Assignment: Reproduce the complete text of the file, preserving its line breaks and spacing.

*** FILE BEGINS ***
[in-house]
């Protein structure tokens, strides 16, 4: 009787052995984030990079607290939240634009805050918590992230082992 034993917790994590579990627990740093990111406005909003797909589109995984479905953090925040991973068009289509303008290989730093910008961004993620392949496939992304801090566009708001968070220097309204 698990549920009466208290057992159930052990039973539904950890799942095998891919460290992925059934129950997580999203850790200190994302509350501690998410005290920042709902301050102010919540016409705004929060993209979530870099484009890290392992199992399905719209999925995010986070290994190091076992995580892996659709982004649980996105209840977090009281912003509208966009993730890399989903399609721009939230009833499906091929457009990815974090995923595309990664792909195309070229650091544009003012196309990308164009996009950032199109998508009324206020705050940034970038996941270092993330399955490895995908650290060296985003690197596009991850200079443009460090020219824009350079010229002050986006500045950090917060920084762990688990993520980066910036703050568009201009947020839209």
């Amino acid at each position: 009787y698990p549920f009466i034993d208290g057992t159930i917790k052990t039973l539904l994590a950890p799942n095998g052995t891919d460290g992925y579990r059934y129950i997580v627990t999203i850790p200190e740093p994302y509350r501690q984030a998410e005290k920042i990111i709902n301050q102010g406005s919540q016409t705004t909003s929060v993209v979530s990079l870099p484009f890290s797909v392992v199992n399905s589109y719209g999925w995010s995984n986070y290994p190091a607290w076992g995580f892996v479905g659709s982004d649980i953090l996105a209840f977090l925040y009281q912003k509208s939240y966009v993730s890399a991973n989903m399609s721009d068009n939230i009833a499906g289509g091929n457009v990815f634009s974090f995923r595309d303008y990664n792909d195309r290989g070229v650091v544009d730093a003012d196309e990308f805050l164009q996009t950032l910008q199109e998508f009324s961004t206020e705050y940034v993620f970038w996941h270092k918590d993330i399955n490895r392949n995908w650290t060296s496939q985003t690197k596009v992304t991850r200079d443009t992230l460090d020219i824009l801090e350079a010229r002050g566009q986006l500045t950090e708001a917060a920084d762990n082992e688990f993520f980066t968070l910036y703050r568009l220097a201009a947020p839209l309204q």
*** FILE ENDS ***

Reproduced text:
[in-house]
């Protein structure tokens, strides 16, 4: 009787052995984030990079607290939240634009805050918590992230082992 034993917790994590579990627990740093990111406005909003797909589109995984479905953090925040991973068009289509303008290989730093910008961004993620392949496939992304801090566009708001968070220097309204 698990549920009466208290057992159930052990039973539904950890799942095998891919460290992925059934129950997580999203850790200190994302509350501690998410005290920042709902301050102010919540016409705004929060993209979530870099484009890290392992199992399905719209999925995010986070290994190091076992995580892996659709982004649980996105209840977090009281912003509208966009993730890399989903399609721009939230009833499906091929457009990815974090995923595309990664792909195309070229650091544009003012196309990308164009996009950032199109998508009324206020705050940034970038996941270092993330399955490895995908650290060296985003690197596009991850200079443009460090020219824009350079010229002050986006500045950090917060920084762990688990993520980066910036703050568009201009947020839209």
């Amino acid at each position: 009787y698990p549920f009466i034993d208290g057992t159930i917790k052990t039973l539904l994590a950890p799942n095998g052995t891919d460290g992925y579990r059934y129950i997580v627990t999203i850790p200190e740093p994302y509350r501690q984030a998410e005290k920042i990111i709902n301050q102010g406005s919540q016409t705004t909003s929060v993209v979530s990079l870099p484009f890290s797909v392992v199992n399905s589109y719209g999925w995010s995984n986070y290994p190091a607290w076992g995580f892996v479905g659709s982004d649980i953090l996105a209840f977090l925040y009281q912003k509208s939240y966009v993730s890399a991973n989903m399609s721009d068009n939230i009833a499906g289509g091929n457009v990815f634009s974090f995923r595309d303008y990664n792909d195309r290989g070229v650091v544009d730093a003012d196309e990308f805050l164009q996009t950032l910008q199109e998508f009324s961004t206020e705050y940034v993620f970038w996941h270092k918590d993330i399955n490895r392949n995908w650290t060296s496939q985003t690197k596009v992304t991850r200079d443009t992230l460090d020219i824009l801090e350079a010229r002050g566009q986006l500045t950090e708001a917060a920084d762990n082992e688990f993520f980066t968070l910036y703050r568009l220097a201009a947020p839209l309204q």